Three areas of focus are crucial when counselling children with ADHD, regardless of the environment or counselling method used. Conflict resolution, motivation and self-efficacy, and self-esteem are three areas that counsellors may find useful in organising and structuring their interventions.

a) Conflict Resolution
Children with ADHD often have trouble sticking to a task and find it difficult to control their impulses, which can lead to rejection and interpersonal conflicts at home, in school, and in any other social circle (Deater-Deckard, 2001). Therefore, assisting kids with ADHD in learning conflict resolution techniques and skills may help lessen the interpersonal difficulties they frequently encounter. In school, conflict resolution programmes are effective in assisting kids in putting an end to disputes with peers, teachers, and parents. Without this training, elementary and secondary school students frequently struggle to resolve interpersonal conflicts, which strains their social relationships even more. However, after receiving this training, kids are better able to use their negotiating and mediation skills, leading to more fruitful interactions with others (Johnson & Johnson, 1996).

b) Motivation and Self-Efficacy 
Children with ADHD experience motivational problems in a variety of settings. In an educational setting, children with ADHD frequently submit messy, incomplete, or unfinished assignments at school, which adults might mistakenly attribute to a lack of motivation. Additionally, homework or other tasks that call for sustained mental focus and attention are frequently difficult for children with ADHD to complete, and they may even be avoided altogether (APA, 2013). Children with ADHD experience motivational difficulties at home, such as difficulty finishing games or other activities and a propensity for misplacing things (NIMH, 2012). 

Self-efficacy is considered a central component of successful living and is closely related to motivation. According to Bandura (1977), children are less likely to exert the effort necessary to successfully engage in an activity if they do not expect to succeed at it. Children with ADHD frequently struggle with self-efficacy issues, which may be brought on by recurrent failure and rejection in both school and the home. Although motivation is part of the initial energy put into an activity, the amount of energy a child will continue to put into the activity depends on how confident they feel about their ability to succeed (i.e., self-efficacy) (i.e., motivation.).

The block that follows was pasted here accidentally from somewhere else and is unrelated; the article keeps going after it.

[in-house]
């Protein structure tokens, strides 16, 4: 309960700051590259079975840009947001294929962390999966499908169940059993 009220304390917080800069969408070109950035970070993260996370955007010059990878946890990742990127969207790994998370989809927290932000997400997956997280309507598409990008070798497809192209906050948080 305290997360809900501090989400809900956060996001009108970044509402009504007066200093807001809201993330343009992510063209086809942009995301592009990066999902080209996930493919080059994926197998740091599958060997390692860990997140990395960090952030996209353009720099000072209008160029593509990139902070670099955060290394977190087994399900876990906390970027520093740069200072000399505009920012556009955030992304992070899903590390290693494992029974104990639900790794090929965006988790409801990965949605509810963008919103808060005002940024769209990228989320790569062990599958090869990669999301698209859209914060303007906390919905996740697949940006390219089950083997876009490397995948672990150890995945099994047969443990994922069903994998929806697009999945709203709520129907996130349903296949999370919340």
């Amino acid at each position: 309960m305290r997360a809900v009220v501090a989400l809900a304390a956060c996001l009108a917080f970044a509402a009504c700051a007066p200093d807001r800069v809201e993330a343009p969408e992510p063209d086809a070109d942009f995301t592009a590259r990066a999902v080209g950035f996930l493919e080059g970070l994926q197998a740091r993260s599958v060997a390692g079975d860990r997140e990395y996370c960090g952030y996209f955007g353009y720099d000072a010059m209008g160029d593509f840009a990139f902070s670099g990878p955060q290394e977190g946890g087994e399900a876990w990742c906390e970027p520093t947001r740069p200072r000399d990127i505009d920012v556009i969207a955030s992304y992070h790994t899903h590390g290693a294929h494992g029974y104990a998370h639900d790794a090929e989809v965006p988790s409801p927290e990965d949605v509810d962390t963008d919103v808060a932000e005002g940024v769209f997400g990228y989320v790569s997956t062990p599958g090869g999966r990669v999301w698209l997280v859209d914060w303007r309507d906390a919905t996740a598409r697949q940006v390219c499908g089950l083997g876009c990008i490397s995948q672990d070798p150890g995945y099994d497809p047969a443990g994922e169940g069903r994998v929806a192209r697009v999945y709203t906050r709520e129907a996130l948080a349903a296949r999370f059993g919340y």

c) Self-Esteem
Children with ADHD may experience significant self-esteem issues due to their frequent experiences of rejection. It is important for kids and teenagers with ADHD to build up their self-esteem by learning to focus on their own personal strengths and realising they don’t have to base it on their weaknesses. Also, child-initiated play therapy is a successful counselling strategy for boosting young children’s self-esteem (Schottelkorb & Ray, 2009). Lastly, giving children with ADHD the chance to take on leadership responsibilities during therapeutic group activities can help them gain more self-assurance and self-esteem (Portrie-Bethke et al., 2009).

To conclude, children might not always be able to convey their needs, especially when troubled with ADD or ADHD. Empathizing, warming them up with enough love, care and motivation so that they rise up on their own and discover the will to progress from within themselves. Circumstances may not always be in favour, these children might fall, get hurt in life, and yet stand up to take up the challenges if motivation and reinforcements are positive in nature. The suffering and the tough tides these children face are not visible to outsiders, and therefore is an easy subject of judgemental thoughts. What is not understood, is the way how we hold out our hands to such igniting young minds for them to sore better!


ADHD | Behavior Problems in Children | Learning Issues | Child Anxiety. (n.d.). Child Mind Institute.
Attention-Deficit / Hyperactivity Disorder (ADHD) in Children. (n.d.). Johns Hopkins Medicine.
Hamilton, N. J., & Astramovich, R. L. (2014). Counseling Children with ADHD: Three Focus Areas for Professional Counselors. ACA Knowledge Center.
NHS website. (2022, January 12). Symptoms. Nhs.Uk.
What is ADHD? (2021, January 26). Centers for Disease Control and Prevention.